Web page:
The Gonzaga Bulldogs are pretty much the polar opposite of the team that usually plays basketball on the floor that will host six games of the NCAA Tournament at the Huntsman Center starting today. They wear blue, primarily, not red. They represent a tiny private school run by Catholic priests, not a sprawling urban research institution founded by a Mormon pioneer. And they're trying to build on a growing national reputation, not taking an unwelcome breather from a well-established one.
Yet the "Zags" figure to be the overwhelming hometown favorite among the eight teams playing here, even though they're some 550 miles from home.
"That would be nice," coach Mark Few said.
Probably, he can bank on it.
Not only are the Bulldogs ranked No. 5 in the Associated Press Top 25 poll and armed with arguably the best player in the country in charismatic Adam Morrison, but they have a long list of connections to Salt Lake City and the University of Utah, as well as an inspiring back story and a built-in appeal to the significant Catholic community along the Wasatch Front.
"Everyone's excited about Gonzaga coming here," said Ogden's Colleen Letendre, one of dozens of fans who watched the Zags make final preparations for today's first-round game against the Xavier Musketeers.
Of course, legendary Jazz point guard John Stockton is a Gonzaga alumnus, having long since educated legions of Utahns about his alma mater in his hometown of Spokane, Wash.
But since playing one of the greatest tournament games ever in a double-overtime loss to No. 1 Arizona in Salt Lake City three years ago, the Zags also have moved into a $25 million campus athletic center financed largely by Salt Lake City's Phil and Tom McCarthey, the philanthropist brothers and fellow GU grads whose family formerly owned The Salt Lake Tribune. What's more, Few is such good friends with Utah coach Ray Giacoletti that he stayed at Giacoletti's home last year while trying to recruit Judge Memorial's Daniel Deane - who ultimately committed to Giacoletti and the Utes. "There's not a whole lot of people who you truly trust in this business," Giacoletti said. "But we have that mutual trust." The men met while Few was a Gonzaga assistant coach and Giacoletti was an assistant at Washington, and have grown so close that their families now vacation together during the offseason. The men met for dinner with their coaching staffs after the Zags arrived in town, too, and Giacoletti even tried to recruit Morrison when he was still the coach at Eastern Washington.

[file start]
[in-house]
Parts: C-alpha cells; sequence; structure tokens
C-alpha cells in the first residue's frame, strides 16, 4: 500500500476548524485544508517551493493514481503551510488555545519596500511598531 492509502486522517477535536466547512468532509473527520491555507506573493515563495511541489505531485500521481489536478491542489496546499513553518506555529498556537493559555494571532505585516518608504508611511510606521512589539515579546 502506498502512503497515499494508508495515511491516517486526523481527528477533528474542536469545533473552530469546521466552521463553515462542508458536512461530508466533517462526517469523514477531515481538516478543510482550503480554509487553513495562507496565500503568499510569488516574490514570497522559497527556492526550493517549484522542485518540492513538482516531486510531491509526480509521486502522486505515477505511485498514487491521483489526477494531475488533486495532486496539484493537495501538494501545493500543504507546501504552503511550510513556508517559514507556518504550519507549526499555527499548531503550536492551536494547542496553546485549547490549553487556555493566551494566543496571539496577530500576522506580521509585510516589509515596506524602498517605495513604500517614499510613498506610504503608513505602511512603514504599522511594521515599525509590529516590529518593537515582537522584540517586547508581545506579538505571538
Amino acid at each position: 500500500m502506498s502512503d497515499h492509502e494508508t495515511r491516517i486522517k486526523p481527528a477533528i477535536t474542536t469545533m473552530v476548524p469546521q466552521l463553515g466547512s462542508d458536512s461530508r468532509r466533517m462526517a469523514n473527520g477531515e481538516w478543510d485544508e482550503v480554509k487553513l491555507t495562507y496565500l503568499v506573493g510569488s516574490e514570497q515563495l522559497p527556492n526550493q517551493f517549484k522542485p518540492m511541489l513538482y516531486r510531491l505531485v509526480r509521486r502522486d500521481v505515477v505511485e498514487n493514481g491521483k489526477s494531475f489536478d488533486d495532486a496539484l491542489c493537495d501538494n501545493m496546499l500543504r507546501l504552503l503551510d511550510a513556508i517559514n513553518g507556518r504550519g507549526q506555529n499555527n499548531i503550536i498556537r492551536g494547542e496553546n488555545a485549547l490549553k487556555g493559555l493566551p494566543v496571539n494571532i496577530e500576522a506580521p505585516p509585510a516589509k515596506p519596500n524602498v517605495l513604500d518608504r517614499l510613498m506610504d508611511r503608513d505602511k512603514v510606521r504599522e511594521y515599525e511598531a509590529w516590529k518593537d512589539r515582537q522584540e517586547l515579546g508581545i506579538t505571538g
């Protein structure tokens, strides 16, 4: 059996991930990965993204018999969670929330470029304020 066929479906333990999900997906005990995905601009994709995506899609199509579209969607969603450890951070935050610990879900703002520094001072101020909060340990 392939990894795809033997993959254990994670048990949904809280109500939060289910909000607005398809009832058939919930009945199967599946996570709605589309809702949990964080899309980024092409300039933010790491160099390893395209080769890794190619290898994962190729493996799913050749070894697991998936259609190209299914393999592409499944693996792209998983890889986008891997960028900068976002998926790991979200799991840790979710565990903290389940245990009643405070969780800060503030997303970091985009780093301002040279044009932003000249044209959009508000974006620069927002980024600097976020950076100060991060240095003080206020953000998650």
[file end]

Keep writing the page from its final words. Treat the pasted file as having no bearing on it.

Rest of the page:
"Once Gonzaga got involved, it was over," Giacoletti recalled.
That's how things have changed in the seven years since Gonzaga made a splash with its unexpected run into the tournament's quarterfinals. They have built themselves into a national presence with a powerful recruiting reach, and they're making their eighth straight appearance in the NCAA Tournament with a 27-3 record. That's something Tom McCarthey would have thought impossible a decade or two ago, before school President Rev. Robert Spitzer committed resources - many of them donated by the McCartheys - to building the program.
"If they made it to the final four of the West Coast Conference, they were tickled," McCarthey recalled. "For a little Jesuit school, they've done incredibly well." The next step? Reaching the Sweet 16, at least. That's the goal Morrision has set, after three straight second-round losses.
And Giacoletti believes the Zags will have fans on their side, which is what he told a Spokane TV station that interviewed him the other day. "I said Salt Lake is a bigger Spokane," he said, "and with the connections with Stockton and the McCartheys and everything else, this could be a hell of a homecourt advantage for them."